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Of the factors that go into sound investment decisions, fees are one of the easiest to control.
If you select mutual funds and other investments that don’t charge high costs, your overall performance will improve, all else being equal. Compared to market gyrations, fees are highly predictable, and they typically don’t change much from year to year.
Yet new research suggests that people often fail to select low-cost options, even when those choices are fairly obvious. It could be another example of people behaving in ways that aren’t fully rational.
“When left to their own devices, a substantial number of people do not make optimal choices with respect to cost,” wrote Stephen Wendell, head of behavior science at Morningstar, in a recent article.
“Individual investors partially ignore the fees they are paying, with potentially serious consequences.”
That’s not to say fee trends aren’t going in a favorable direction for investors — they are.
For example, participants in workplace 401(k) retirement plans paid just 0.45 percent on average in stock mutual funds last year, the equivalent of $4.50 in fees for every $1,000 invested, according to the latest fee-tracking study by the Investment Company Institute.
That’s down from 0.48 percent in 2016 and 0.77 percent in 2000. Bond funds and hybrid stock-bond portfolios also have become less costly.
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“This downward trajectory greatly benefits retirement savers,” said Sarah Holden, the institute’s senior director of retirement and investor research. Mutual funds account for roughly two-thirds of the assets in 401(k)-style plans.
Also, front-end loads or commissions have dropped over the years, both on funds offered in 401(k) plans and otherwise. No-load rivals have proliferated, and commissions have declined even on those portfolios that still levy them. Front-end loads of 8.5 percent on mutual funds, common decades ago, have all but vanished.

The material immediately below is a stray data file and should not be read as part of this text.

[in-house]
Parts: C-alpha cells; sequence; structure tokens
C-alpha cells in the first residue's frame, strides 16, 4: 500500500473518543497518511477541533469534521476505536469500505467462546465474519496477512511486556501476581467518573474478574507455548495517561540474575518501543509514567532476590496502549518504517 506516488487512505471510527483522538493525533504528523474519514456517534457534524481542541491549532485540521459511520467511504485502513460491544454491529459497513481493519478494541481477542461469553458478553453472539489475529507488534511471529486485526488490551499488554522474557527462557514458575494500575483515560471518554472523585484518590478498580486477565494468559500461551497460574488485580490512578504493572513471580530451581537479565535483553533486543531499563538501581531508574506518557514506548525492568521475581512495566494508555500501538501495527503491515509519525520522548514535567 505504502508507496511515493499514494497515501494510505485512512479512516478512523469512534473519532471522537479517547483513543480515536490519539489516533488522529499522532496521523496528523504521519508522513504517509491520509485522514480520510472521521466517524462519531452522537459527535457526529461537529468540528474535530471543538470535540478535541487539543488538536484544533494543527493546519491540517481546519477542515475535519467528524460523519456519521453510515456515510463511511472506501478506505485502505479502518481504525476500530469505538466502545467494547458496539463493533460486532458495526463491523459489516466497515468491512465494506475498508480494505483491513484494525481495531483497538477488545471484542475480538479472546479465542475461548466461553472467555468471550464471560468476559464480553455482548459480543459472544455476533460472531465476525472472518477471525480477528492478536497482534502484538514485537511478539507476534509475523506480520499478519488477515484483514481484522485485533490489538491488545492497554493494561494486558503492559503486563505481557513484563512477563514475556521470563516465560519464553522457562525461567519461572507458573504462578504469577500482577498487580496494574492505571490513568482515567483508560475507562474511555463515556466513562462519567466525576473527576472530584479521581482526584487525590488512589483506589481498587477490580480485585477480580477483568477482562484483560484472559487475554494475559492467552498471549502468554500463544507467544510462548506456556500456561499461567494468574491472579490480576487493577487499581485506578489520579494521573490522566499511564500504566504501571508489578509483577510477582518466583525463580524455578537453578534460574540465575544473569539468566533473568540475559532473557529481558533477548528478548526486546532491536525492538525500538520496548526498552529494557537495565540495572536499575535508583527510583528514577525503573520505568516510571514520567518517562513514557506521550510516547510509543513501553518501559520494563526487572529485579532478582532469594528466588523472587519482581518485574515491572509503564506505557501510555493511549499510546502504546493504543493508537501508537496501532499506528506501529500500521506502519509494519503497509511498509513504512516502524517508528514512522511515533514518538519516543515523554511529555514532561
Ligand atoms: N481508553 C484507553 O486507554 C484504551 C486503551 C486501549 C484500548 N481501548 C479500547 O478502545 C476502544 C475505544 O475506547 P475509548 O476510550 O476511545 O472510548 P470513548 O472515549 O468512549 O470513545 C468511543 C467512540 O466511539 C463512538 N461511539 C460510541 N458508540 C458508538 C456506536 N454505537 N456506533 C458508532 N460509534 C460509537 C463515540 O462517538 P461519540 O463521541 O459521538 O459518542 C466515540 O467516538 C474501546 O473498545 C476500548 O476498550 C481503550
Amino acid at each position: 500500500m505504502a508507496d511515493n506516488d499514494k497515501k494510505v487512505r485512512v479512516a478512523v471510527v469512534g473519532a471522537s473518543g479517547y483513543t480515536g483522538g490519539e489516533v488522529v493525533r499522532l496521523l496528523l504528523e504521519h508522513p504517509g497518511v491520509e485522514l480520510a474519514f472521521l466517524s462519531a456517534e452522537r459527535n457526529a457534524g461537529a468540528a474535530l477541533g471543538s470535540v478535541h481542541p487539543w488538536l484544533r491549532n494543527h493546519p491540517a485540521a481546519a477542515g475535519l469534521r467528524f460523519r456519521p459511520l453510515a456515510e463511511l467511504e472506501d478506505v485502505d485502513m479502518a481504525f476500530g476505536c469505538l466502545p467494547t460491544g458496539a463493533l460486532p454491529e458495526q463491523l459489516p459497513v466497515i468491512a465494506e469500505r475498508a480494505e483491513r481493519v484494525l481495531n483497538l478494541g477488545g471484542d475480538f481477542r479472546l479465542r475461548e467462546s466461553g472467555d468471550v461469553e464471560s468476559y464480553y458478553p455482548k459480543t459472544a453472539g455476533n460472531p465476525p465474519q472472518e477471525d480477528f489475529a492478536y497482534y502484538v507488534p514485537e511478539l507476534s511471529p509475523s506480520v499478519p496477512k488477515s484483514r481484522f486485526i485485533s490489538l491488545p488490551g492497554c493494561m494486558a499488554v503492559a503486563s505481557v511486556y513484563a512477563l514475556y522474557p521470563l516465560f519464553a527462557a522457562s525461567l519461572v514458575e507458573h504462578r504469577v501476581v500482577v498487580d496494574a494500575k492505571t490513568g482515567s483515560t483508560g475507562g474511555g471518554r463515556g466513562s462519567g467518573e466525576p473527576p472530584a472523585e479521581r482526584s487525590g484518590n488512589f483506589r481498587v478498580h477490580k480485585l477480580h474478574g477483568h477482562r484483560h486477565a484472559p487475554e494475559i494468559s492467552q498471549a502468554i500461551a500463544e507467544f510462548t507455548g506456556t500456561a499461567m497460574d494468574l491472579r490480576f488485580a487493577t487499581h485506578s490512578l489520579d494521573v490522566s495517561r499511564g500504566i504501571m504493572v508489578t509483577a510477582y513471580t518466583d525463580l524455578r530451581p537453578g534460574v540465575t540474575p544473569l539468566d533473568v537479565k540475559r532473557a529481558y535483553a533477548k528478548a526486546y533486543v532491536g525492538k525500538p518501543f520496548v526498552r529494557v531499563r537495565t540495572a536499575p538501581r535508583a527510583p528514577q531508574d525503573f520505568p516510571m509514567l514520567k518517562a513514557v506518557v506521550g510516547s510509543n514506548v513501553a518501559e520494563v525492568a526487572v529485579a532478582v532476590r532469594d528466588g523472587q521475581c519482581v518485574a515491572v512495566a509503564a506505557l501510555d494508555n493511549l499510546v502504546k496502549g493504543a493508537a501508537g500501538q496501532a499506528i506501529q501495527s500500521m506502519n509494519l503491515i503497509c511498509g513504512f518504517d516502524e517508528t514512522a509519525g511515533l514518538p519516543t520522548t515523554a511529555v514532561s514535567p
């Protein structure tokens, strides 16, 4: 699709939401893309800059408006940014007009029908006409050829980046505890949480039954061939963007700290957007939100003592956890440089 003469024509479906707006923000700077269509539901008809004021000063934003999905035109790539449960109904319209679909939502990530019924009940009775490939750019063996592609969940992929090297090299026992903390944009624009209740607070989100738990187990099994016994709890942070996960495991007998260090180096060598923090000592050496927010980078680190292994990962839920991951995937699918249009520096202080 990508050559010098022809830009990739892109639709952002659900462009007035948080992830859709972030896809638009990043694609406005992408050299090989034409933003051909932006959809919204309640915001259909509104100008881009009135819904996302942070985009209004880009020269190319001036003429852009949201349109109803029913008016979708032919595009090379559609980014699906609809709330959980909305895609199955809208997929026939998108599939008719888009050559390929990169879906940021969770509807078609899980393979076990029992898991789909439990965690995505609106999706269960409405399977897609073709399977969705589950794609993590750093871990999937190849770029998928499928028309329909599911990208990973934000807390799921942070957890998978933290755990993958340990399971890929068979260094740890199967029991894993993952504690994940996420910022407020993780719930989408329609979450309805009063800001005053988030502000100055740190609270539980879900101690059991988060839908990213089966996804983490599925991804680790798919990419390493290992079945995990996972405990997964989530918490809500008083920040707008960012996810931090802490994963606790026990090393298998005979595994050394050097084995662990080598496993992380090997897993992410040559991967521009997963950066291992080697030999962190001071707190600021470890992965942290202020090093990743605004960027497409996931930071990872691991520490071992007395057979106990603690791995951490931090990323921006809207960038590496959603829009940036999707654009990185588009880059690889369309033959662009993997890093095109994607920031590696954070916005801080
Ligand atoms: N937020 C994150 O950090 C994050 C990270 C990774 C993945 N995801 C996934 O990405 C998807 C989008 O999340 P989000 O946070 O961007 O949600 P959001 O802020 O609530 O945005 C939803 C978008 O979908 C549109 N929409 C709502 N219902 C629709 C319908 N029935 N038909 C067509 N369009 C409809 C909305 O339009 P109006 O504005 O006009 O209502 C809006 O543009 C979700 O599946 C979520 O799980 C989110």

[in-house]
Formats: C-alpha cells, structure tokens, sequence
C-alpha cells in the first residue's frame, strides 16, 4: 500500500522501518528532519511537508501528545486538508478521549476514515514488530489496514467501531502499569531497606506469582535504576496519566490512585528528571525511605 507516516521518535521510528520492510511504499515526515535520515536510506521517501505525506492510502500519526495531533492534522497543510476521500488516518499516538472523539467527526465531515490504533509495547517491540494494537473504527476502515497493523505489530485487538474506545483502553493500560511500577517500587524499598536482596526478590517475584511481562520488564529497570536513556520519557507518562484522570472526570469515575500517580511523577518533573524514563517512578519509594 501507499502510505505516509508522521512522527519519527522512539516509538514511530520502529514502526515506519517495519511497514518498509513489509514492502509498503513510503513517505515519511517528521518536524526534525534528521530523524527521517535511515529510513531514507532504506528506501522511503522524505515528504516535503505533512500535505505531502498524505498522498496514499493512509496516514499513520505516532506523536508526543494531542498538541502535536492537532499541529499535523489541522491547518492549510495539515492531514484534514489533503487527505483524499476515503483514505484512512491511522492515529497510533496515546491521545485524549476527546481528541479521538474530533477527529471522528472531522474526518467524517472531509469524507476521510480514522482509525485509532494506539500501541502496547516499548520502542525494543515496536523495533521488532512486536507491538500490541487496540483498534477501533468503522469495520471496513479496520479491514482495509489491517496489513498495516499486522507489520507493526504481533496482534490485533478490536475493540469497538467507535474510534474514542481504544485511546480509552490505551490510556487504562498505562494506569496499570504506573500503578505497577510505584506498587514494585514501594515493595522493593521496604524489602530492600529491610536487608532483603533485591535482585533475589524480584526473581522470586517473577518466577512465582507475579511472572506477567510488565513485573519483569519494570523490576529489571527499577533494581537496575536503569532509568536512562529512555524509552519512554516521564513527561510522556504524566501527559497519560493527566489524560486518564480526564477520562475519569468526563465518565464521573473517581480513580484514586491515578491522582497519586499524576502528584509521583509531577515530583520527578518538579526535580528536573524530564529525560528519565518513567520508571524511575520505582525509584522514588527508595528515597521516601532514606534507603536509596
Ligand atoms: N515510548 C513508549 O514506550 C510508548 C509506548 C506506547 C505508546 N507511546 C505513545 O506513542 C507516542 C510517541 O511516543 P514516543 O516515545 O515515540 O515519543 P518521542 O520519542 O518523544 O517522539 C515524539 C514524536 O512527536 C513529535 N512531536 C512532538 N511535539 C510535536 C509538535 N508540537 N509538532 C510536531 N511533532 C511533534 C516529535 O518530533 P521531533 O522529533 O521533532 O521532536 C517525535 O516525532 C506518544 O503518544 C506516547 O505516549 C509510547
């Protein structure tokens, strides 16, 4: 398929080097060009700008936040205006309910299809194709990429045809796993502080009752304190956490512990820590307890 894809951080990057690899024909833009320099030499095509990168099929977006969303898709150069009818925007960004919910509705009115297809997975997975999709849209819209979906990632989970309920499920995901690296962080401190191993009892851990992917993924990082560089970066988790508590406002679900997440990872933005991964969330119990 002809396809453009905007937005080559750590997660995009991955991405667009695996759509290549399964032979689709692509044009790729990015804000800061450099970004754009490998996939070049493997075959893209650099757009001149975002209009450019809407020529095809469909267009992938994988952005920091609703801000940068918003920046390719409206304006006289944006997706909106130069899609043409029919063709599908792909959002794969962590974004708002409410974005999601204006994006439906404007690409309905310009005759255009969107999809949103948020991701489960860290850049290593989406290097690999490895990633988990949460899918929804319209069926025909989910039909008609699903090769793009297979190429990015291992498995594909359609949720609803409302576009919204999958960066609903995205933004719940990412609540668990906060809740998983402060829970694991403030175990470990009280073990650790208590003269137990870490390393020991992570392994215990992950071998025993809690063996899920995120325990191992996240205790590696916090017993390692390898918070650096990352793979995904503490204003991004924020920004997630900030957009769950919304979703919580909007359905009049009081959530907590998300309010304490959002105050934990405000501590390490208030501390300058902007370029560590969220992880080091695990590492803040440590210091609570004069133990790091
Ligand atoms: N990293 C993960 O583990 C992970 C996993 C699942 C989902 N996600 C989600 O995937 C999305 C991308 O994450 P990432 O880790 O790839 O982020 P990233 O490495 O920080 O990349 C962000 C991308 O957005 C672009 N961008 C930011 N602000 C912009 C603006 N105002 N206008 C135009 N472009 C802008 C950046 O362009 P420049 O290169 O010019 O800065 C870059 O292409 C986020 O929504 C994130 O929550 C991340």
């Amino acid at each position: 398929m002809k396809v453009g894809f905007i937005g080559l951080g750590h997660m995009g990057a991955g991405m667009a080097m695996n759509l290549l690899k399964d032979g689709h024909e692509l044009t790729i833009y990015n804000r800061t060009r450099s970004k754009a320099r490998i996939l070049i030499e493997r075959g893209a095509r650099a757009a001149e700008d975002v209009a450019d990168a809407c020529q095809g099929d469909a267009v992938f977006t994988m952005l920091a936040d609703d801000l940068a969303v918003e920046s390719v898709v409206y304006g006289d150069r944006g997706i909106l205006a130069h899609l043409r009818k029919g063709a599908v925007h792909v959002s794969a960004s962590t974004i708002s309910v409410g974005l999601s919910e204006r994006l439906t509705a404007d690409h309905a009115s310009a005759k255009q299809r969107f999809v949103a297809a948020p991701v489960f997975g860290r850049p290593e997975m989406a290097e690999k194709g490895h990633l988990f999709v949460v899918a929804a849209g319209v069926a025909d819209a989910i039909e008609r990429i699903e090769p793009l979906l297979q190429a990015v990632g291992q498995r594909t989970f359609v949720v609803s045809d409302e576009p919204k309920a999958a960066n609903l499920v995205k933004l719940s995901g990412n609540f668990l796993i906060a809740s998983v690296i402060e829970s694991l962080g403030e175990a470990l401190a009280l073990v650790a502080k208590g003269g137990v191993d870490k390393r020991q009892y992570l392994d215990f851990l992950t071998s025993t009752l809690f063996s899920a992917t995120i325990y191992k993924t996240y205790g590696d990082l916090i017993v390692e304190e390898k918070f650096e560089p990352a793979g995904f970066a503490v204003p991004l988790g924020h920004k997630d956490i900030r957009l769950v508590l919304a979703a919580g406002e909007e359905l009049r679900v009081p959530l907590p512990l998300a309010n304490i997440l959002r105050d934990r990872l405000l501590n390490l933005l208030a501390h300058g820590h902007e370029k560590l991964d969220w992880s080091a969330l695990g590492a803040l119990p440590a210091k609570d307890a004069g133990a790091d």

But are these favorable developments the result of increasingly savvy investors demanding more cost-efficient choices, or are other factors at play?
Two recent studies cited by Wendell in his paper suggest that some people still are fairly clueless when it comes to fees and other expenses.
One British study, from that country’s Financial Conduct Authority, examined how respondents selected funds that were similar except for their costs. Even with a clear presentation of fees, investors made high-cost choices 27 percent of the time.
Only when researchers provided additional reminders, urging investors to review fees for the various funds and offering easier-to-understand cost comparisons, did preference for high-cost choices dwindle.
The other study, by Morningstar and the University of Chicago, addressed the fee-choice question in a different way. In this effort, researchers gave people a hypothetical $10,000 to invest among three identical index funds that differed only in their expenses.
The results are in, and survey upon survey proves that Americans suffer from a painful lack of financial literacy. Whether it’s in knowledge about retirement planning or responsible investment due diligence, consumers continually fail to make the gr The Street
The best choice would be for each person to invest the full $10,000 in the lowest-cost option, yet only 42 percent of the money went in this direction, with most people instead splitting their money among different choices.
Only when the researchers required people to choose only one fund, rather than spreading it around, did more of them pick the lowest-cost, and thus smartest, option.
Improving fee awareness
Results from these and other studies provide some interesting implications: